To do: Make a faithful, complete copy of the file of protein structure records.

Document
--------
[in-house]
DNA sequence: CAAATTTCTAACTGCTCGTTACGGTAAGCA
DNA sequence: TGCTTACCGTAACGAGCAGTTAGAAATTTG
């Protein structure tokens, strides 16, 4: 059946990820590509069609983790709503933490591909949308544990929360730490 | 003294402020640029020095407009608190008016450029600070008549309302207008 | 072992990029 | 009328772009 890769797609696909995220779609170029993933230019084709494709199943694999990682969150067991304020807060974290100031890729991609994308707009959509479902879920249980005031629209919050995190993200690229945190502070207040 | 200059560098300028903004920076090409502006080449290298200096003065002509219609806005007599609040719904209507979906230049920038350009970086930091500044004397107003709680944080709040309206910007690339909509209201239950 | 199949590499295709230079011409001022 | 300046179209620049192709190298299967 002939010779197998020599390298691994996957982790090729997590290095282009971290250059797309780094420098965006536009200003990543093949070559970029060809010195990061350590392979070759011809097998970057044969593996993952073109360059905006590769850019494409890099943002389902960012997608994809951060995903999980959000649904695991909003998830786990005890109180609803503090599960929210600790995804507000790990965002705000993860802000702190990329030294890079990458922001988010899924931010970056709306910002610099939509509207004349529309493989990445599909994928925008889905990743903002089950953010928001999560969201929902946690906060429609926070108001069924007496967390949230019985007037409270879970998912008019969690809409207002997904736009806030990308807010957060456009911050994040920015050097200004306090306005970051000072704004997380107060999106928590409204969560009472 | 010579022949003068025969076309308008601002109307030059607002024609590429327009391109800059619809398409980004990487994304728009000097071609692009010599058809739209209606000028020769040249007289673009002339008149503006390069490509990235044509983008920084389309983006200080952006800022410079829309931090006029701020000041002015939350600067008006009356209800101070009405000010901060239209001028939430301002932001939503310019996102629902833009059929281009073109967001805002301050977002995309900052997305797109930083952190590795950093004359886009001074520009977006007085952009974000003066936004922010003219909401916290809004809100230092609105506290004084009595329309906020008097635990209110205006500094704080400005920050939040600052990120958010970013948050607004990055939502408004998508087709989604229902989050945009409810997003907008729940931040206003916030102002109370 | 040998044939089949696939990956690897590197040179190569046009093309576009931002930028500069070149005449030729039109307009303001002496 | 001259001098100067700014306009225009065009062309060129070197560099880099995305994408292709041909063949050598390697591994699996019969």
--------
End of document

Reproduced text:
[in-house]
DNA sequence: CAAATTTCTAACTGCTCGTTACGGTAAGCA
DNA sequence: TGCTTACCGTAACGAGCAGTTAGAAATTTG
């Protein structure tokens, strides 16, 4: 059946990820590509069609983790709503933490591909949308544990929360730490 | 003294402020640029020095407009608190008016450029600070008549309302207008 | 072992990029 | 009328772009 890769797609696909995220779609170029993933230019084709494709199943694999990682969150067991304020807060974290100031890729991609994308707009959509479902879920249980005031629209919050995190993200690229945190502070207040 | 200059560098300028903004920076090409502006080449290298200096003065002509219609806005007599609040719904209507979906230049920038350009970086930091500044004397107003709680944080709040309206910007690339909509209201239950 | 199949590499295709230079011409001022 | 300046179209620049192709190298299967 002939010779197998020599390298691994996957982790090729997590290095282009971290250059797309780094420098965006536009200003990543093949070559970029060809010195990061350590392979070759011809097998970057044969593996993952073109360059905006590769850019494409890099943002389902960012997608994809951060995903999980959000649904695991909003998830786990005890109180609803503090599960929210600790995804507000790990965002705000993860802000702190990329030294890079990458922001988010899924931010970056709306910002610099939509509207004349529309493989990445599909994928925008889905990743903002089950953010928001999560969201929902946690906060429609926070108001069924007496967390949230019985007037409270879970998912008019969690809409207002997904736009806030990308807010957060456009911050994040920015050097200004306090306005970051000072704004997380107060999106928590409204969560009472 | 010579022949003068025969076309308008601002109307030059607002024609590429327009391109800059619809398409980004990487994304728009000097071609692009010599058809739209209606000028020769040249007289673009002339008149503006390069490509990235044509983008920084389309983006200080952006800022410079829309931090006029701020000041002015939350600067008006009356209800101070009405000010901060239209001028939430301002932001939503310019996102629902833009059929281009073109967001805002301050977002995309900052997305797109930083952190590795950093004359886009001074520009977006007085952009974000003066936004922010003219909401916290809004809100230092609105506290004084009595329309906020008097635990209110205006500094704080400005920050939040600052990120958010970013948050607004990055939502408004998508087709989604229902989050945009409810997003907008729940931040206003916030102002109370 | 040998044939089949696939990956690897590197040179190569046009093309576009931002930028500069070149005449030729039109307009303001002496 | 001259001098100067700014306009225009065009062309060129070197560099880099995305994408292709041909063949050598390697591994699996019969």